These photographs are part of an on-going series looking at control; control over politics, religion, fellow human beings. Each photograph – or I should say photographs – contains one full-frame photo and a fragment of the preceding or succeeding picture from the same roll of film. The fragment serves to underline or contradict the meaning of the main image.
The six pictures here touch on two areas. The first four look at Derin Devlet, the theory that an undemocratic state is operating within the Turkish state.
From Istanbul to Van, rumours and conspiracy theories on a hidden power hoping to undermine or even overthrow the sitting government have circulated for centuries. Current prime minister Recep Tayyip Erdogan believes ‘the Deep State… must be minimised, and if possible even annihilated.’
A recent court case alleged a secret organisation named Ergenekon is plotting to oust the ruling AKP. The group is said to be made up of former military men, security officers, artists, journalists and judges, united in a secular ultra-nationalistic cause, willing to use terrorism if need be. Others argue it is the state that is using the fear and suspicion caused by Derin Devlet to crush dissent and strengthen its own position. The subsequent paranoia is particularly felt by the elderly and those living on the periphery of Turkish society.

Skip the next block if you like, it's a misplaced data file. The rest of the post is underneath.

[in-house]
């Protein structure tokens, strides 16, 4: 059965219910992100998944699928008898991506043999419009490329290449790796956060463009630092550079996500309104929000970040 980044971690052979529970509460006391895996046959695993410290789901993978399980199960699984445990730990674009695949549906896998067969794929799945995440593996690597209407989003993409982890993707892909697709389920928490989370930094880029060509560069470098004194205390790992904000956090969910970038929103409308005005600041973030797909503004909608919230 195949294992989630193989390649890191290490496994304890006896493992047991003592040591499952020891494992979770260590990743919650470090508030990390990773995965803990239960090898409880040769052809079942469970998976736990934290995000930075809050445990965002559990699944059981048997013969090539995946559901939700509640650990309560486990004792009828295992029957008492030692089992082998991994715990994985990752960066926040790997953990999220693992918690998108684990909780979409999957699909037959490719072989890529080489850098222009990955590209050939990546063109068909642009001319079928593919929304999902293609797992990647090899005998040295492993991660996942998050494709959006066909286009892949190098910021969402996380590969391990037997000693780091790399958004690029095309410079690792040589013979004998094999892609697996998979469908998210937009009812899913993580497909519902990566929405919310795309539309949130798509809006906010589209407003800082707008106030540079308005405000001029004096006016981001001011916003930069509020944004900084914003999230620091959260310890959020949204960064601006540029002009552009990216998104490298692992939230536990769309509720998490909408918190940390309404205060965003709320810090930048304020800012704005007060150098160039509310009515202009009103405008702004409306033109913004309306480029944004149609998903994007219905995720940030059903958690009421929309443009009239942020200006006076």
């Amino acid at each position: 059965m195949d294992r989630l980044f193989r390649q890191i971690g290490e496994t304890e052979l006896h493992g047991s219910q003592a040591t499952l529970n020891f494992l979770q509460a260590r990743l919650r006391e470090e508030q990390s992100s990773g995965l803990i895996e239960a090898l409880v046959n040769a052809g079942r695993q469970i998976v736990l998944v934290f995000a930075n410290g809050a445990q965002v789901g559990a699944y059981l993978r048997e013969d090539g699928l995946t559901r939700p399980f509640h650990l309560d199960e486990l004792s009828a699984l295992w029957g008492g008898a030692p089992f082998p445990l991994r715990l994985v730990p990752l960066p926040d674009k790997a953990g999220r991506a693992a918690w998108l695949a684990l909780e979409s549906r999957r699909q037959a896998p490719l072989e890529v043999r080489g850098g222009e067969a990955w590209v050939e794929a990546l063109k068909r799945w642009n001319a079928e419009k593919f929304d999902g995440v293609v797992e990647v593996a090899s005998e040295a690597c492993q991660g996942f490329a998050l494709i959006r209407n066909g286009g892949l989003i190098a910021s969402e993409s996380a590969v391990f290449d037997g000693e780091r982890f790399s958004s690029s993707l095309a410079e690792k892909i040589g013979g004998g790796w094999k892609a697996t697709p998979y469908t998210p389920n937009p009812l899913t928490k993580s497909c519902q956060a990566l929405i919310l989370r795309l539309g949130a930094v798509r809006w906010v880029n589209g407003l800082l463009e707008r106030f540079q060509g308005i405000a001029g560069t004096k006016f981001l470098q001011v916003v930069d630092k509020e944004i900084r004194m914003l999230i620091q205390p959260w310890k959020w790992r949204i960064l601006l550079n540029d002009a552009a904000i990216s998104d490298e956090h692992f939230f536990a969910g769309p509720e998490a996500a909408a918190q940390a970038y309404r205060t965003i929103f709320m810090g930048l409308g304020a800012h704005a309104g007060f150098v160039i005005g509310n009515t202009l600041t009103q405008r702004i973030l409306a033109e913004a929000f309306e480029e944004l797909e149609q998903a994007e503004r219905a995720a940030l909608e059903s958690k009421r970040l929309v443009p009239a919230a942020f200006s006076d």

To many it seems a shadowy Big Brother is at work; and to some that’s not a bad thing at all.
The final two images look at how India’s strict hierarchy controls its society. Today around 160 million human beings in India are classed as ‘untouchables’, falling below even the lowest castes in the country’s unbending Hindu social class system.
Dalits, meaning the ‘suppressed’, are deemed impure, suitable only to do the work others will not, condemned to a lifetime of working leather, rubbish collection and cleaning drains and latrines of human waste with their bare hands. Despite anti-discrimination laws, abuses continue with women faring even worse than men; although the Indian constitution guarantees equality for all women under Article 14, in reality progress has been slow.
Andrew Duke is a freelance photographer based in Scotland. His work has appeared in, among others, The Sunday Times, The Times, The Sunday Herald, The Independent, The Times Educational Supplement, The Scotsman and The Big Issue Magazine.